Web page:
Industry 4.0: What it means
Features and requirements of Industry 4.0
Let’s start by saying that Industry 4.0 and digital transformation are almost synonymous: in fact, the term Industry 4.0 was coined around 2013 at the Hannover Messe to identify a whole series of trends, already present at the time, that were related to the world of digitalisation.
Originating in the German context of the fair, the term Industry 4.0 has over time become the European way of defining the set of businesses and applications that revolve around digital.
In Italy, it has taken on institutional weight since 2017, the year in which the government launched the National Plan Industry 4.0, i.e. a set of incentives (hyper and super depreciation, innovation credit, tax credit, patent box and start-up acceleration) to support companies in order to encourage the spread of digitisation and innovation.
What the national plan for Industry 4.0 foresees
The Industria 4.0 Plan is a set of organic and complementary measures for the benefit of manufacturing companies (and others) that want to seize the opportunities linked to the fourth industrial revolution; in particular, it consists of incentives aimed at encouraging investment in innovation and the competitiveness of Italian companies.
The Plan’s innovative aspect also concerns the way in which the benefits are disbursed; in fact, these are not calls for tenders or incentives to be managed through public counters, but rather measures that each company can activate automatically and without size, sectoral or territorial constraints.
Another regulatory framework, in terms of incentives to companies for digitisation and innovation, is the National Recovery and Resilience Plan (PNRR, often abbreviated to Recovery Plan or NRRP). This second Plan, approved in 2021 by Italy, is part of a larger EU-wide programme known as Next Generation EU and is based on a EUR 750 billion fund, allocated by the European Union for post-Covid-19 European recovery. Italy has been allocated EUR 191.5 billion, of which EUR 70 billion (25 per cent) in non-reimbursable grants and EUR 121 billion (63 per cent) in loans, to be used to revive the post-Covid-19 economy and enable the country’s green and digital development.
Industry 4.0 Incentives and Budget Law
From 2017 to the present day, the original structure and the type of facilitations already provided for in the first draft of the National Industry 4.0 Plan have remained substantially unchanged. Every year, however, with the approval of the budget law, the Plan’s facilities, requirements and implementing provisions of the specific incentives undergo a series of revisions, additions, evolutions or non-extensions. The latter is the case of hyper- and super-amortisation, measures that have been suspended for lack of extension in the Budget Law (the last non-extension concerned precisely super-amortisation in the Budget Law 2022).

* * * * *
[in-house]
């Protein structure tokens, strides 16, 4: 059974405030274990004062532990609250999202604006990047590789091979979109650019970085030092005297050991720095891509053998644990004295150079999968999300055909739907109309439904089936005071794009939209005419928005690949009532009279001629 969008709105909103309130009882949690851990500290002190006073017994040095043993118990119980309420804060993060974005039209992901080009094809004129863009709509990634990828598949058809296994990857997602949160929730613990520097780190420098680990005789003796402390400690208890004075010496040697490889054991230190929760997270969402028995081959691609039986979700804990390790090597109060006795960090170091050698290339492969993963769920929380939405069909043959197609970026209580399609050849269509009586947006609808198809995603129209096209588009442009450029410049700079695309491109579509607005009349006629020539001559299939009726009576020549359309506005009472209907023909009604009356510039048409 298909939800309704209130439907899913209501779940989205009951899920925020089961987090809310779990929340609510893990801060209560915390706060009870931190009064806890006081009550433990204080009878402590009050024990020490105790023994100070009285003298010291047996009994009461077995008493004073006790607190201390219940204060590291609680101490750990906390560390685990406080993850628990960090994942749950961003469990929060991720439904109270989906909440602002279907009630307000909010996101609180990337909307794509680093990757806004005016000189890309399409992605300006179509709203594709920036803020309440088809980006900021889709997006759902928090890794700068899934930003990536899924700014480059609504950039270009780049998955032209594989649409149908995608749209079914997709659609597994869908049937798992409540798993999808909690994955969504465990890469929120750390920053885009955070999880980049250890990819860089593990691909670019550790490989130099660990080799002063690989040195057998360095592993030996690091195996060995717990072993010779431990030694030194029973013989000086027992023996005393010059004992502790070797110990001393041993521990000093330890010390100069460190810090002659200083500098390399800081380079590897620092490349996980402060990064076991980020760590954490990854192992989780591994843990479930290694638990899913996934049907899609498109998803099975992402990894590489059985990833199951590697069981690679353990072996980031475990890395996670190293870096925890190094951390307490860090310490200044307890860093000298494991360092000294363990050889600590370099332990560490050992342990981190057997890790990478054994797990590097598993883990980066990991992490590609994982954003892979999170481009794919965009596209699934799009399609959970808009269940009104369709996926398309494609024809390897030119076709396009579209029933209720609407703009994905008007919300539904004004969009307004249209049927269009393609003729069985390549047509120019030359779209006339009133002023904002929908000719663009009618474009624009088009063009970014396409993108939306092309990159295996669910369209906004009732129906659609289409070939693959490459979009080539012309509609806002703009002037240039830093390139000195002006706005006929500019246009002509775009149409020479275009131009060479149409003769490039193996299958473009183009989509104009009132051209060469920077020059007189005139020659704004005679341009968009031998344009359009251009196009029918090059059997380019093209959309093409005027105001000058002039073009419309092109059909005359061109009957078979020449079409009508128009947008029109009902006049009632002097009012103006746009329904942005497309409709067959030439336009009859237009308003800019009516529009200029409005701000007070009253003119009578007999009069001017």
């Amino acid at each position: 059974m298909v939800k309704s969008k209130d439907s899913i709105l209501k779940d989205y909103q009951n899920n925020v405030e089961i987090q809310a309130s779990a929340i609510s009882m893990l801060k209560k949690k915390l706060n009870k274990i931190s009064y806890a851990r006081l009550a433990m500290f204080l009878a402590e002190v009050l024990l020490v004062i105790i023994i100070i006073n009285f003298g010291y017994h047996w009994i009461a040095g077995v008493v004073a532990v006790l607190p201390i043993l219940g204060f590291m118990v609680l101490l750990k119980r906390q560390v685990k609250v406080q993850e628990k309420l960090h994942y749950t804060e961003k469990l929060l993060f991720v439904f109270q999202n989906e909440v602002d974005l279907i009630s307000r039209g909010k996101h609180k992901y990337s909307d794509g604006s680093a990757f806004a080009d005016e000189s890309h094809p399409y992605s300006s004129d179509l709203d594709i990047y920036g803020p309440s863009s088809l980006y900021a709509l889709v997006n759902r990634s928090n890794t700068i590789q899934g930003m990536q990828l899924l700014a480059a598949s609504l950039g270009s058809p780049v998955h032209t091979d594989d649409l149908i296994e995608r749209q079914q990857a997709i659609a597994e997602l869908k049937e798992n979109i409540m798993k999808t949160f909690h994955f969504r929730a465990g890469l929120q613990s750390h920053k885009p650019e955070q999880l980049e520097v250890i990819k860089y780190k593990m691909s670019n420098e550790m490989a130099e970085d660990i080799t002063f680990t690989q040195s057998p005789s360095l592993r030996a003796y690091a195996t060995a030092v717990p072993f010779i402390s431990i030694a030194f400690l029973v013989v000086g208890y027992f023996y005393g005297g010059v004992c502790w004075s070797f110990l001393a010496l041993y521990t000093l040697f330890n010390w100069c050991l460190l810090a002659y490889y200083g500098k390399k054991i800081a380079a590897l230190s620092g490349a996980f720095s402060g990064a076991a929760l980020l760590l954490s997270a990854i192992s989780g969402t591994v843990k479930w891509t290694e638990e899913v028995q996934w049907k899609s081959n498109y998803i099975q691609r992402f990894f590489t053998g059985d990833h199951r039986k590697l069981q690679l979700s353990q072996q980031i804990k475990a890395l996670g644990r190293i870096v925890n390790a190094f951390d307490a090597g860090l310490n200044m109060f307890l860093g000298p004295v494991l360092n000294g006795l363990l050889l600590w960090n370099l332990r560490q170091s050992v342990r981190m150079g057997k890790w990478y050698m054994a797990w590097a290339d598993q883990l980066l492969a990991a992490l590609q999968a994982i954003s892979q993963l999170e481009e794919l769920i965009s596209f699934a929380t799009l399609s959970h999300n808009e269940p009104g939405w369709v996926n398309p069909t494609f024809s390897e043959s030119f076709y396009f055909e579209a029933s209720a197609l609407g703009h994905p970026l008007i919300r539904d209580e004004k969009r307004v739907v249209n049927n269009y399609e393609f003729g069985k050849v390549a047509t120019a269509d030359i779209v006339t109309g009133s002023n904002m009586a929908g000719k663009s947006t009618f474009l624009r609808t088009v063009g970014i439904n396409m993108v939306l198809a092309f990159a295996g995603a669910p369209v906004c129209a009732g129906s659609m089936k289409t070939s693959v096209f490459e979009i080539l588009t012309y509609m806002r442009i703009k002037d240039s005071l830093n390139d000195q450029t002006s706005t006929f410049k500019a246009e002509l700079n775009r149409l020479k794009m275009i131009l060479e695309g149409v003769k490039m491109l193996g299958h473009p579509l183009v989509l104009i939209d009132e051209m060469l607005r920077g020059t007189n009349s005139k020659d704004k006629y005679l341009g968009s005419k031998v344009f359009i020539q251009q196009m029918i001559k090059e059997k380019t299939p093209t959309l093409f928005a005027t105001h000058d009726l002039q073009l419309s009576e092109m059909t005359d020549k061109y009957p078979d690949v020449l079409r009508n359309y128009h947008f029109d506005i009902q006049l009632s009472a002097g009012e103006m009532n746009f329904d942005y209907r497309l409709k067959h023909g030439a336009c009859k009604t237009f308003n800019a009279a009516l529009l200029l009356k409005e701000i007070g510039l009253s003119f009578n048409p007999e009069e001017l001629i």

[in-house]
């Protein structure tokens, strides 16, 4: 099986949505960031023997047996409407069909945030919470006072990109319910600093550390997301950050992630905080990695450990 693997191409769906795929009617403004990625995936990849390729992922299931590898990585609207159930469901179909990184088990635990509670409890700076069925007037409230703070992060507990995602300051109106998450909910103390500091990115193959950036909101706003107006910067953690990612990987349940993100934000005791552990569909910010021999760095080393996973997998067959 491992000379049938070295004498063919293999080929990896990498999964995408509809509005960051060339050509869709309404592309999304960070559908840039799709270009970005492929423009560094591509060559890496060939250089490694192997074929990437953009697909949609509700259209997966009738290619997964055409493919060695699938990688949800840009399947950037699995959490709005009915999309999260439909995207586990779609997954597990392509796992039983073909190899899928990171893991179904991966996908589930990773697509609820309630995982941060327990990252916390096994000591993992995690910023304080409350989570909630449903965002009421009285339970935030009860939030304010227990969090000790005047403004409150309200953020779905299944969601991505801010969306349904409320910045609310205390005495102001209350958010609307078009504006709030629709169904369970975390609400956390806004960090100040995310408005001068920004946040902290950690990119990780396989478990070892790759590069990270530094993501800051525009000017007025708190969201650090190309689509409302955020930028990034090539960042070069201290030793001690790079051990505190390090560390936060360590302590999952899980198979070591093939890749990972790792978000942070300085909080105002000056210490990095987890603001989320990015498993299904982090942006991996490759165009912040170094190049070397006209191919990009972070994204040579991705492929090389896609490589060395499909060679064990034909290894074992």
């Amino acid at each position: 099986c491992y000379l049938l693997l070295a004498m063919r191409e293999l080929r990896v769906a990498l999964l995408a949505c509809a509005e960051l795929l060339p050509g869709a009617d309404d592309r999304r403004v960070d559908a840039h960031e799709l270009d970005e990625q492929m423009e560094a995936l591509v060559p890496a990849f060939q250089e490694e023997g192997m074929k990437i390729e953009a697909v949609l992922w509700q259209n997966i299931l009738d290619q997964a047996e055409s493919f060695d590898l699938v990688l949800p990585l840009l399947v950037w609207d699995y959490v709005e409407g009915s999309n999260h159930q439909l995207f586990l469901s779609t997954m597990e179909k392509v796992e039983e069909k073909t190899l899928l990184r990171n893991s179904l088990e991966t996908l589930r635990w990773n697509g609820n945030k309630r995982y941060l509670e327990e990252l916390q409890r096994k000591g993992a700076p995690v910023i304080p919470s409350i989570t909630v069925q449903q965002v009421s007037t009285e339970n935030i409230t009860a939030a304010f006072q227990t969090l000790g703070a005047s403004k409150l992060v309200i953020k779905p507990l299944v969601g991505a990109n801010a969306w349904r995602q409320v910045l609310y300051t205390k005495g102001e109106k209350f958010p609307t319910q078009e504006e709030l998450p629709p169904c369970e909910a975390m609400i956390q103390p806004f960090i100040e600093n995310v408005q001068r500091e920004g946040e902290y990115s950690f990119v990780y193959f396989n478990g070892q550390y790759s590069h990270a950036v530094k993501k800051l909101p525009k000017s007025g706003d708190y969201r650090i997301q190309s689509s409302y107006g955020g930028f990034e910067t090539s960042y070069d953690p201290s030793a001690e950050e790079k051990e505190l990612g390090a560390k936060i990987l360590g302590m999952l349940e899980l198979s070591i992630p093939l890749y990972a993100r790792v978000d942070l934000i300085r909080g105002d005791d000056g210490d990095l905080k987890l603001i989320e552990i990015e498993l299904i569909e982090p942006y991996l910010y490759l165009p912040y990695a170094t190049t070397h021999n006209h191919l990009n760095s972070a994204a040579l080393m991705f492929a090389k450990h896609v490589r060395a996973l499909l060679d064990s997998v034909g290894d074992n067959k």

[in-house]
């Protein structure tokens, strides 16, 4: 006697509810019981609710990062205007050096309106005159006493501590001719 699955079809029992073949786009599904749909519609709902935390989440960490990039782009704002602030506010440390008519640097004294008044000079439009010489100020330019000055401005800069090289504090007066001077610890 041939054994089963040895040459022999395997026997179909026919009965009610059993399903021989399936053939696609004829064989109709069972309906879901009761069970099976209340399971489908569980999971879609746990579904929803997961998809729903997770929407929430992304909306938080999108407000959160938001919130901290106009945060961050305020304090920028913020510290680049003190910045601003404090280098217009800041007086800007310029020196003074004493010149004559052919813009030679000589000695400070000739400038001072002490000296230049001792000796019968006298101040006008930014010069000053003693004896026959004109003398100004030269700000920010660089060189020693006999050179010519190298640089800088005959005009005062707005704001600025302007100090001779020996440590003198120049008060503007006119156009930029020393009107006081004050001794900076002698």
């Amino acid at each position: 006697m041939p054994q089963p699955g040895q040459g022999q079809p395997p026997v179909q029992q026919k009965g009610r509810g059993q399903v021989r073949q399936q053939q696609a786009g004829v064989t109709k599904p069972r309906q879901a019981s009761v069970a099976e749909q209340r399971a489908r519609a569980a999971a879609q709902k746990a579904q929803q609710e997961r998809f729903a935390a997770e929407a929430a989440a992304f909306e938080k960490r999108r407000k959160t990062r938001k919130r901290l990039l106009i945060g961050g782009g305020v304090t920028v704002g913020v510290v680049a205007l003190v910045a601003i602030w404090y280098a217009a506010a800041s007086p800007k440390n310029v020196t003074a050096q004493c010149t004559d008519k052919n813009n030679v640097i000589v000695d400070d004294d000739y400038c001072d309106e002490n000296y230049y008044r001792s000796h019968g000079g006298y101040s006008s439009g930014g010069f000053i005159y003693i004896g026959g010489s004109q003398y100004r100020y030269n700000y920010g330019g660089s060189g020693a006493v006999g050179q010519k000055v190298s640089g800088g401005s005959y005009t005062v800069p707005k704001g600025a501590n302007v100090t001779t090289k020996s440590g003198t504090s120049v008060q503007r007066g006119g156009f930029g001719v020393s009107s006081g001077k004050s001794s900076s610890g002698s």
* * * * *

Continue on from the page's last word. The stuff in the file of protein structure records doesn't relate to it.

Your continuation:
The hyper-amortisation and super-amortisation were mechanisms of super-amortisation (higher depreciation to the extent of 250% and 140%) of investments in tangible, instrumental and intangible assets (software and IT systems) purchased new or leased, enabling the transformation to 4.0. These measures, which were not extended by subsequent budget laws, have been partly replaced by the 4.0 tax credit.
The benefits confirmed to date under the National Industry 4.0 Plan for companies wishing to evolve in the area of digitalisation and innovation are:
- tax credit for investments in capital goods 4.0 functional to the technological and digital transformation of companies;
- tax credit for training 4.0, i.e., for employee training expenses aimed at acquiring or consolidating skills in technologies relevant to the technological and digital transformation envisaged by the Impresa 4.0 National Plan;
- access to subsidised credit for the purchase of tangible and intangible capital goods (new Sabatini), including software and digital technologies.
All the incentives provided for by the Ministry of Economic Development, as amended, can be viewed at this link.
Digitisation: software, management and artificial intelligence
In the various measures implemented by the government as part of the Industry 4.0 Plan, there is a full awareness that digitalisation does indeed concern capital goods, machinery and other tangible investments, but much more, or in any case in close correlation, also intangible goods, software, enabling technologies and the training of new skills.
For this reason, the various incentives do not neglect, indeed they take well into account, everything that concretely means digital transformation in the company.
For example, among the topics of Training 4.0 we find:
- big data and data analysis;
- cloud and fog computing;
- cyber security;
- simulation and cyber-physical systems;
- rapid prototyping;
- visualisation, virtual reality (rv) and augmented reality (ra) systems;
- advanced and collaborative robotics;
- human-machine interface;
- additive manufacturing (or three-dimensional printing);
- internet of things and machines;
- digital integration of business processes.